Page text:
Content of the Future: 7 Marketing Experts Share Their Most Outrageous Predictions

Well, 2016 is in full swing now, and it looks to be an exciting year for content marketing.

While we’re still in the early days of the year – and while we’re all still writing ‘2015’ by accident on important documents – it’s interesting to look at some of the prophecies that marketing experts are making about the months to come.

Some marketers are making predictions that content marketing will continue to grow steadily yet surely, while adapting to new technologies that appear on the horizon.

Other marketers are predicting things that are just a little bit crazier…

It’s the wacky, out-there predictions that we’ll be looking at today.

These include:

  • A rise in data-driven custom content,
  • Mobile platforms overthrowing desktops,
  • Companies buying platforms as an extension to content marketing,
  • And some marketers who are rejecting content marketing entirely.

Obviously, some of these predictions contradict each other, indicating that there’s no clear, agreed-upon direction that content marketing will take in 2016.

So with that in mind, let’s go through some of the craziest predictions for this year. I’ll give my opinion on which ones make sense, and which ones are totally ridiculous.

1. Meaghan Moraes, Responsive Inbound Marketing (via Hubspot)

“Through meaningful customer relationships and conversations, companies create loyalists and brand advocates. Companies that do relationship marketing well set the bar high for other brands vying for more meaningful connections.

“So, how can companies develop community and personalize their outreach efforts? Data. We now have data in easily accessible and interpretable formats through which we can develop strong relationship-marketing plans. In 2016 and beyond, personalized, data-driven marketing will become increasingly important.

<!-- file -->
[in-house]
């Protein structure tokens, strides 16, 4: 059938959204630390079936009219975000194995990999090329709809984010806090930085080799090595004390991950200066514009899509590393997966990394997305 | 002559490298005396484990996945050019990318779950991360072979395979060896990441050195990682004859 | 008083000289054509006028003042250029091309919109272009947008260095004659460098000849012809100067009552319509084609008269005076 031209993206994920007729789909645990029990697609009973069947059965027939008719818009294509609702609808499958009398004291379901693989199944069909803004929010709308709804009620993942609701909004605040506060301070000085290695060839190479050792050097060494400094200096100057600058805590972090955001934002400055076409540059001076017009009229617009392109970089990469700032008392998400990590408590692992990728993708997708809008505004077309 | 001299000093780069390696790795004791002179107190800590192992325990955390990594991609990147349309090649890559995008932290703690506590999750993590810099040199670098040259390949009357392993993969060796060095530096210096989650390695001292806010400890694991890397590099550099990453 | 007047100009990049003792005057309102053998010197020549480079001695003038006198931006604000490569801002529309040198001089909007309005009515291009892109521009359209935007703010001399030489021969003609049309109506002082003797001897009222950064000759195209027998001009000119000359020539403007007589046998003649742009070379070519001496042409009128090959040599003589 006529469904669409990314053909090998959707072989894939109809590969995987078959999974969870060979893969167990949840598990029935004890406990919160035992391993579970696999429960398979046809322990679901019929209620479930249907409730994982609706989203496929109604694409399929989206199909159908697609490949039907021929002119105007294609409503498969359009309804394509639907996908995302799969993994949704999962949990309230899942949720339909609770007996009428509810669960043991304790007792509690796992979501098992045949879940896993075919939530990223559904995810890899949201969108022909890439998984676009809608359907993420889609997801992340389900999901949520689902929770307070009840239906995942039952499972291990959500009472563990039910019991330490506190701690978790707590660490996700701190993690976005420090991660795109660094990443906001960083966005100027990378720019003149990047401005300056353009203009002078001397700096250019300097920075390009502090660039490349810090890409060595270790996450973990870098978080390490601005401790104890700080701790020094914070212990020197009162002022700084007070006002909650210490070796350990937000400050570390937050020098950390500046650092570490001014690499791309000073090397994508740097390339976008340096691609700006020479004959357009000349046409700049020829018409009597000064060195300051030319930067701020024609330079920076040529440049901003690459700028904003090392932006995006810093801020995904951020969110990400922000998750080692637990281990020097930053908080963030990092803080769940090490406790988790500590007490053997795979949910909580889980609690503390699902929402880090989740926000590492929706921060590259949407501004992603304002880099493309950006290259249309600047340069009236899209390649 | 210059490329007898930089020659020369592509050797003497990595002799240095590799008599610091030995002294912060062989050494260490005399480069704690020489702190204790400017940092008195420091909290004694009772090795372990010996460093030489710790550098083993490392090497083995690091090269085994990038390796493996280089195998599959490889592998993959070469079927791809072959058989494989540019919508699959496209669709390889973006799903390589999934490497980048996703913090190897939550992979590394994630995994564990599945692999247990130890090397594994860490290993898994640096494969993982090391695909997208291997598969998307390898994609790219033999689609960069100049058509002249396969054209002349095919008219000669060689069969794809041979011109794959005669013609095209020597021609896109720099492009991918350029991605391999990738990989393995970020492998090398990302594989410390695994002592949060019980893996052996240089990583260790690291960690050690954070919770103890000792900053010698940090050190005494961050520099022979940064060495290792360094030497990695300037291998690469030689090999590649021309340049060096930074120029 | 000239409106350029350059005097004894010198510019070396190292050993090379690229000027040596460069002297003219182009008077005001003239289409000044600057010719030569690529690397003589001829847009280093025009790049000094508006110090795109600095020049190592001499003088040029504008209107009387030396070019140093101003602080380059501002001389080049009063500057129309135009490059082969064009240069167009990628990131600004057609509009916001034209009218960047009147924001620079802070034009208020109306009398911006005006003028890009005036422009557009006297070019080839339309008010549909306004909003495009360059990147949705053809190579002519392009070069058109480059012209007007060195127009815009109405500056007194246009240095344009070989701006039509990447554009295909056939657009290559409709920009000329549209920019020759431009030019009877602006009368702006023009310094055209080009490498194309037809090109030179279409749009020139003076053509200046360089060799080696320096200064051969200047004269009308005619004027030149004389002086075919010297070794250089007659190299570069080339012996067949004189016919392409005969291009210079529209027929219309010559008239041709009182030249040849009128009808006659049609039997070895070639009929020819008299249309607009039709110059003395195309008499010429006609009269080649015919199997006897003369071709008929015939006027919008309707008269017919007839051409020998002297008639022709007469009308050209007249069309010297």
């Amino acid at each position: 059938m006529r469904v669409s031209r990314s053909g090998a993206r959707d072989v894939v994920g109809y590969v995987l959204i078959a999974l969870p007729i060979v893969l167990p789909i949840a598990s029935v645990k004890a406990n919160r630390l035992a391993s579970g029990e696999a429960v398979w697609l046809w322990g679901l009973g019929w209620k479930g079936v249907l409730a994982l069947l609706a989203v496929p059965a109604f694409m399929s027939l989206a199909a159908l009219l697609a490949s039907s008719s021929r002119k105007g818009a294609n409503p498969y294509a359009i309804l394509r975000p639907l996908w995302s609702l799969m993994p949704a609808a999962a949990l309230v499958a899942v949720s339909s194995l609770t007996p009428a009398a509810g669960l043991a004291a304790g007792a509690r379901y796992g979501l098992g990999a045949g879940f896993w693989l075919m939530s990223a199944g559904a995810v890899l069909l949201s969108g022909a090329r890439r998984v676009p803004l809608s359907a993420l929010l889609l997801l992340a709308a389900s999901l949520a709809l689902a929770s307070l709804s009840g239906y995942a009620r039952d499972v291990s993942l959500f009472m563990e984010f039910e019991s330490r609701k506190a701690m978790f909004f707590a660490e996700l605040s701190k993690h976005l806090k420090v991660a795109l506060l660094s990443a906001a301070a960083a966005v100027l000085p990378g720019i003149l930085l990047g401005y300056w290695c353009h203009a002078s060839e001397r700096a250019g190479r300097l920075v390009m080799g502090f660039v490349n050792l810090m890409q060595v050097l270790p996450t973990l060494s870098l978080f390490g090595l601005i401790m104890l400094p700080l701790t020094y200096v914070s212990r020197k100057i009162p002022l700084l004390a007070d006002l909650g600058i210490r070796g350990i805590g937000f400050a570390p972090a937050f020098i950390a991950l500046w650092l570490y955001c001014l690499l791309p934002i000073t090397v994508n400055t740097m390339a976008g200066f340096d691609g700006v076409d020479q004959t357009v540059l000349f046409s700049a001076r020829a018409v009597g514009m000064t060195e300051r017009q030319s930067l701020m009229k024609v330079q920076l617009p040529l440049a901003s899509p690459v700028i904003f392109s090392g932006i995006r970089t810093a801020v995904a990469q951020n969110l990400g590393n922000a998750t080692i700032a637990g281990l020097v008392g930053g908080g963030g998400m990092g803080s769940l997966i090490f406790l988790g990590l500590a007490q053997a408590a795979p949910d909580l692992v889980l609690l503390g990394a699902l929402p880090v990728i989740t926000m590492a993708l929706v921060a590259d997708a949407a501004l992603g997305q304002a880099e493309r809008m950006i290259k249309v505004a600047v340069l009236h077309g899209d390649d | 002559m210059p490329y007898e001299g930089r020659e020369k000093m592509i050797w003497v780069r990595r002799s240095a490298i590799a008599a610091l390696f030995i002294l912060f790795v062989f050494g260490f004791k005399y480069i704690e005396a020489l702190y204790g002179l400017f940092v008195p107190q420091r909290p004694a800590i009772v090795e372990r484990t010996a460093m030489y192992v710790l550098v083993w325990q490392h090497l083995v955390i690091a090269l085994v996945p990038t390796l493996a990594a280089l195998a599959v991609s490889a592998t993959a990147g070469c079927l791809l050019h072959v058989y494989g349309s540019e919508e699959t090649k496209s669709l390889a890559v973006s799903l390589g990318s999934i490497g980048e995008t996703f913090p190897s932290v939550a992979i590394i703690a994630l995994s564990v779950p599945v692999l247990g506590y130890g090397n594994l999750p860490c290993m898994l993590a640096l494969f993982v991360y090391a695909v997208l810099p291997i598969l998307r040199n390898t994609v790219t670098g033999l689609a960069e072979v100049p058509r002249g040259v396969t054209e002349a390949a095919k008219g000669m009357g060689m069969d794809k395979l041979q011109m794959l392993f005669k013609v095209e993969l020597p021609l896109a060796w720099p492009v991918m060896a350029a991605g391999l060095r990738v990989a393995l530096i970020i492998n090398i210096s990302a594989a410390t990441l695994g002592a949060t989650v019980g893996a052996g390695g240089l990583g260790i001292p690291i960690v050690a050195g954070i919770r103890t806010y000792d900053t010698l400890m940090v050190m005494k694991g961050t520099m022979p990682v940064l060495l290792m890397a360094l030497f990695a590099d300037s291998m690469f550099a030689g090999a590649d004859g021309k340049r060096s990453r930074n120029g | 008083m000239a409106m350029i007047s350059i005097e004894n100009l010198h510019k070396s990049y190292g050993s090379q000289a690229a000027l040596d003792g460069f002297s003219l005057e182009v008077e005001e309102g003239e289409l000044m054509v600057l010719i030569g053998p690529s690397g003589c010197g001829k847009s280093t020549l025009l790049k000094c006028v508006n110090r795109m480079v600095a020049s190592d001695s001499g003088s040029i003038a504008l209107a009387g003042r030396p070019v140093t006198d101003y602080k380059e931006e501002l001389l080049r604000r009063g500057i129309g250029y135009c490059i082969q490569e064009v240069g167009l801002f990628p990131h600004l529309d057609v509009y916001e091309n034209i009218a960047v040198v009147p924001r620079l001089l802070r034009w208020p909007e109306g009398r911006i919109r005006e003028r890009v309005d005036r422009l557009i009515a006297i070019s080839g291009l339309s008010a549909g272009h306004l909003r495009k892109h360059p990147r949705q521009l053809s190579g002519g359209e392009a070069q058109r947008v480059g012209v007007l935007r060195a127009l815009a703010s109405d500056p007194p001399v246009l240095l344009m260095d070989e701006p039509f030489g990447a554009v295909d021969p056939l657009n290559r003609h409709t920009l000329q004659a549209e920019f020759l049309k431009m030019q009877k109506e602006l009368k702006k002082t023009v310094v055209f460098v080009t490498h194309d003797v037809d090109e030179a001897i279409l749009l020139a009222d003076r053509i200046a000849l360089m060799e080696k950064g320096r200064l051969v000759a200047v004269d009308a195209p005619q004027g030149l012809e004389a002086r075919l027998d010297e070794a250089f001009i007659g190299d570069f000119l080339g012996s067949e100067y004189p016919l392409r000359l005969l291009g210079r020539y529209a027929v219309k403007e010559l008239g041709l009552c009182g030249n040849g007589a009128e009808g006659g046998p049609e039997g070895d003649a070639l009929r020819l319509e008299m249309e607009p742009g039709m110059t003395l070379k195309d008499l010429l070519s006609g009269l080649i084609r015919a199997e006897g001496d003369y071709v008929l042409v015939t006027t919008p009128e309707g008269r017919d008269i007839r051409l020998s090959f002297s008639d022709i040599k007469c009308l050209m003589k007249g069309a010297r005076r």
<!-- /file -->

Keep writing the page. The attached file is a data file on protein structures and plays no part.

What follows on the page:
It’s already pretty clear that customers are looking for custom content, and that providing a personal unique experience can make a huge difference to content marketing efforts.

After all:


Customers are looking for an online experience that’s perfectly tailored to them, and providing one will help develop a brand’s appeal.

But will this year be the year it takes off?

Marketers have had access to large streams of data about individual customers for many years now, thanks to two big sources:

  • Social media
  • Search engines

There are, of course, other sources of data for customer profiles in addition, but these are the big ones.

With access to so much information, though, companies often struggle to break it down into manageable chunks.

  • The best way this data is put to use at the moment is through automated systems.
  • Making better use of big data requires even more complex and intelligent automated filtering, analysis and implementation of data.

That’s why I feel that, before marketers can offer a truly unique, effecting custom content experience for users, the algorithms used to generate content need to become a lot more advanced.

It’s very possible that in 2016 will see these developments happen.

We already have the data: now all we need to do it figure out how to use it.

2. Joe Pulizzi, Content Marketing Institute

“This will finally be the year when large brands consider purchasing media platforms and begin to set up the infrastructure to make these purchases possible. Media acquisitions by brands will start in the B2B arena, where large manufacturers like GE will purchase niche content sites with loyal audiences (buy vs. build). This momentum will continue in 2017 when Apple will buy Disney, at last bringing together Steve Jobs’ two greatest creations (Apple and Pixar).”

While I’m not sure 2016 will see quite as much progress in this direction as Joe believes, I can’t fault his logic.

The logical next step for content marketing is acquiring dedicated platforms.